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ex-POTUS* noise increasing because something even worse is coming for him and the GQP

6 min read

Plenty of dimwittedness to share as Trump demands via a cease and desist order that the GOP not use his likeness or name unless they pay for it. Also, Trump threatens to negative campaign against Lisa Murkowski in yet another empty threat. And finally Trump returns to NYC, the reasons for which are vague at best, but it does seem clear that the legal pincers are closing on Trump and his minions on a variety of fronts. Then again he didn’t get magically swept back into the White House last week.


Look away, look away… Lando Cotton delays the AG confirmation because justice needs denying….


— Armand Hamouth (@AreMond2) March 7, 2021


— Steven Beschloss (@StevenBeschloss) March 4, 2021


— Tom Cotton (@SenTomCotton) March 3, 2021


— Juli Tarsney (@juli_tarsney) February 26, 2021


Will Ron Johnson pull a “Mitch”, claim he'll retire and then run again?

Typical nonsense bait-and-switch of Mitch McConnell and Ron Johnson comes with suddenly talking about retiring, now that Biden’s Attorney General is about to take office. Reckoning is still happening, and AG Garland will find those receipts, unlike a special counsel Mueller constrained by Bill Barr.

Sen. Ron Johnson (R-Wis.) opposes the legislation under consideration in the Senate that would provide a $1.9 trillion response to the coronavirus pandemic. He’s made that abundantly clear, speaking from the Senate floor to oppose its passage and excoriating its size.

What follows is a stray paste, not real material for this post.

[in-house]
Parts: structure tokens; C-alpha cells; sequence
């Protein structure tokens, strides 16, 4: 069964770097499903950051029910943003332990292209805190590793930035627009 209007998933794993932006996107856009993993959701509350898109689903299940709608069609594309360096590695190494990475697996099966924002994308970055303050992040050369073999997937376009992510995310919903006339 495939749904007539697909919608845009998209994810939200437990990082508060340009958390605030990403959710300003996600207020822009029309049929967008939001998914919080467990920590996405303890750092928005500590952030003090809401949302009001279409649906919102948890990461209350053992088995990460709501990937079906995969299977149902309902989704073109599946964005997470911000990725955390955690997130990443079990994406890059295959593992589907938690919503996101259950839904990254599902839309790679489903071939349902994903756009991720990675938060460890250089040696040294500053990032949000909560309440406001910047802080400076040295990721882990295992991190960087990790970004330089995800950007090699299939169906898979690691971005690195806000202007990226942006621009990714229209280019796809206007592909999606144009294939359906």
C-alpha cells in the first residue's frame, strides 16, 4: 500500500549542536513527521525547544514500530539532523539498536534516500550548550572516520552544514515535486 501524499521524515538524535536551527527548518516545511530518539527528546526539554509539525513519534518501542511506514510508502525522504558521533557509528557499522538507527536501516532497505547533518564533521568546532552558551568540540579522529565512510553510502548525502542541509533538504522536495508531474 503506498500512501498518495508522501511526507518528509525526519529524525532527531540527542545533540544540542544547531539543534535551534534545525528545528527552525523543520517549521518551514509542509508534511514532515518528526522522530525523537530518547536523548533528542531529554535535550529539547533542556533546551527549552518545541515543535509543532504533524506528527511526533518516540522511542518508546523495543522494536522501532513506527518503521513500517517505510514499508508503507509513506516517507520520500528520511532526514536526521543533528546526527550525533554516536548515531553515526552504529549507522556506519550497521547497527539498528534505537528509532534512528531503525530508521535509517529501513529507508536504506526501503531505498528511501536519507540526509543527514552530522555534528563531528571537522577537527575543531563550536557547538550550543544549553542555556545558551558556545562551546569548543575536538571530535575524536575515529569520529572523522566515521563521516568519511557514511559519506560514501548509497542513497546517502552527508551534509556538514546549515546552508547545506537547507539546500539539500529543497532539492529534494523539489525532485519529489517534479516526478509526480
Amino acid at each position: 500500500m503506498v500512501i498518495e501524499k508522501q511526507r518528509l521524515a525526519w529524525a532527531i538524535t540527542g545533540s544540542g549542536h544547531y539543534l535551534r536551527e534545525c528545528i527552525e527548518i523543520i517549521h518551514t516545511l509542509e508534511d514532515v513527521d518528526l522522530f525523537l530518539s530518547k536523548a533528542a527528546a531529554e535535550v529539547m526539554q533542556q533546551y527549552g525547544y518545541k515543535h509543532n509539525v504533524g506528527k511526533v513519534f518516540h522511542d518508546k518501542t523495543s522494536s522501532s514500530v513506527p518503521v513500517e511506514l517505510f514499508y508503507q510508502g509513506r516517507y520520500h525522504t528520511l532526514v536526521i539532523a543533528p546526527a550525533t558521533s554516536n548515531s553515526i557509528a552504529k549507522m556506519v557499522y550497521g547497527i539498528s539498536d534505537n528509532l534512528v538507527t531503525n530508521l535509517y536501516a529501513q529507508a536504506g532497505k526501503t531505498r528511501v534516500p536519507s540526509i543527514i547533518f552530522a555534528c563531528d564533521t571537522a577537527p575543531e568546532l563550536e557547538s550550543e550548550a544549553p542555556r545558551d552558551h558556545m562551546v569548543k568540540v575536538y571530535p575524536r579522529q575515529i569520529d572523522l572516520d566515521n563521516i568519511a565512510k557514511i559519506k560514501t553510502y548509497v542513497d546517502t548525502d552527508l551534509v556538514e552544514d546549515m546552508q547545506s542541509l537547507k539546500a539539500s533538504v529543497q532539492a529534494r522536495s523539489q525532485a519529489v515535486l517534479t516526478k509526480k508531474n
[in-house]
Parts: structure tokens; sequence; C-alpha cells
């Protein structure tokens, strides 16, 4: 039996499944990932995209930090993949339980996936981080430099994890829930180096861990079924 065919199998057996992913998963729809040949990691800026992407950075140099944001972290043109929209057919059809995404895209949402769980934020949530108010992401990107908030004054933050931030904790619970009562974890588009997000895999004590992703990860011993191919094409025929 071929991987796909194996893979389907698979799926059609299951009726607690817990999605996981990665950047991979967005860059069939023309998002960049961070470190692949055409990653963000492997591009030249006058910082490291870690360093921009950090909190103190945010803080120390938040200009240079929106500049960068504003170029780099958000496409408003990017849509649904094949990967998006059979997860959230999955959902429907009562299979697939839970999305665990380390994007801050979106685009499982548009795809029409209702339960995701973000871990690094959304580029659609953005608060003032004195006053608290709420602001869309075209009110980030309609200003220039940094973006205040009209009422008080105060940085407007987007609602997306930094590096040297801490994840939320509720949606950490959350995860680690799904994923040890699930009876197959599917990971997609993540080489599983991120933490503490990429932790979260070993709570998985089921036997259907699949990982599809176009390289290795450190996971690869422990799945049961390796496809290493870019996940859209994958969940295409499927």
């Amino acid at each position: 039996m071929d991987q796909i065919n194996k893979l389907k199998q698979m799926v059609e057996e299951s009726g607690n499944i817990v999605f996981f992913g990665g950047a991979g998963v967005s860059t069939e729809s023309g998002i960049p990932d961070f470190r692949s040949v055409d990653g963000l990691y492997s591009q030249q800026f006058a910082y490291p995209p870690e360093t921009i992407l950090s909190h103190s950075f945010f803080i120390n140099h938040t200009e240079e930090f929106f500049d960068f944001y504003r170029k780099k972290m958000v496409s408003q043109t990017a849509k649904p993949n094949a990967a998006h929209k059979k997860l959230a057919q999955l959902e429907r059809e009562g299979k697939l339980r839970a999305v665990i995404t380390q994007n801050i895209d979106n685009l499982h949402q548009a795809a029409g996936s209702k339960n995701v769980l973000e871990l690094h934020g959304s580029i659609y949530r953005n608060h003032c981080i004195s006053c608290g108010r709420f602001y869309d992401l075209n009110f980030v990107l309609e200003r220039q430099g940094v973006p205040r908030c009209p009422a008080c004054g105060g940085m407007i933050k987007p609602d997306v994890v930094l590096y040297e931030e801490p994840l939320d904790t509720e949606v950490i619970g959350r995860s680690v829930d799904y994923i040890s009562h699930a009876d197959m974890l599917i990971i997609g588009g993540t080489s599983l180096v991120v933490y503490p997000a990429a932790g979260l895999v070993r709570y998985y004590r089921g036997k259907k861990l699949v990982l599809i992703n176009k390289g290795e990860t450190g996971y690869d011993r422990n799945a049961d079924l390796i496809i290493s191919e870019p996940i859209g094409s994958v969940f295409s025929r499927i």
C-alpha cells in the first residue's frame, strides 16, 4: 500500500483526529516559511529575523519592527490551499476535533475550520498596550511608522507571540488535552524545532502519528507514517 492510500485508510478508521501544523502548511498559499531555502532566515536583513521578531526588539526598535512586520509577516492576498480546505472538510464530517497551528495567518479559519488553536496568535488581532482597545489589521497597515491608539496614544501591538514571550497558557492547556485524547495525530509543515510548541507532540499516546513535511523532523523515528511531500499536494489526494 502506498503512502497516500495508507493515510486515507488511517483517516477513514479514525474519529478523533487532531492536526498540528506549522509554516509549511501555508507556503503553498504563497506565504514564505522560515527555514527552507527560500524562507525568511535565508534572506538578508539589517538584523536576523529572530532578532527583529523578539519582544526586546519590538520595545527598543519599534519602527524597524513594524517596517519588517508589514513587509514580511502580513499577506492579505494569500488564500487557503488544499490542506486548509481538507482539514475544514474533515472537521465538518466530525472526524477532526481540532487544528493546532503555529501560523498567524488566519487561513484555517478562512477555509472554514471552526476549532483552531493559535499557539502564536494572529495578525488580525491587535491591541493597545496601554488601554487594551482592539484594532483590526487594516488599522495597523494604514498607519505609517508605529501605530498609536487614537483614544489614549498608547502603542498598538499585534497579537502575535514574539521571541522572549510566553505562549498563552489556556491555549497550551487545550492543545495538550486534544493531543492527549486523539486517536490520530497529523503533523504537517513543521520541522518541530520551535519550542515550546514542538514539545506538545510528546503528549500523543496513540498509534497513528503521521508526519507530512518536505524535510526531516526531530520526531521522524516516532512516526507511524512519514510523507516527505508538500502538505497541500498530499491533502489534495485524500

On Thursday, he took an unusual procedural step to slow the bill’s passage. Normally, the House and Senate waive the requirement that legislation be read in the chamber before passage. But one member can force it to be read — and Johnson chose to do so.
The effect was twofold. First, it meant that two clerks spent nearly 11 hours laboriously walking through the 628-page document. Second, it meant that the Senate wouldn’t do anything else over those 10-plus hours, which stretched from about 3:20 p.m. until just past 2 a.m.

Johnson framed his decision as a desire that the public “know what’s in the bill,” though the actual intent was obvious to anyone familiar with Senate procedures: delay the passage of something the opposition party didn’t have the votes to stop. (In an interview on Fox News on Friday, he made this point explicitly: Without the delay from reading the bill, there would have been “no time to really prepare decent amendments.”)


— The Washington Post (@washingtonpost) March 6, 2021

CSPAN has a feed of the reading, which you can view. The link to that feed was shared on Twitter 23 times. It did not go viral.
To put a very fine point on it: It is good for the public to know and understand what complex legislation does. This is why The Post and other media outlets do what we do to help unpack that complexity.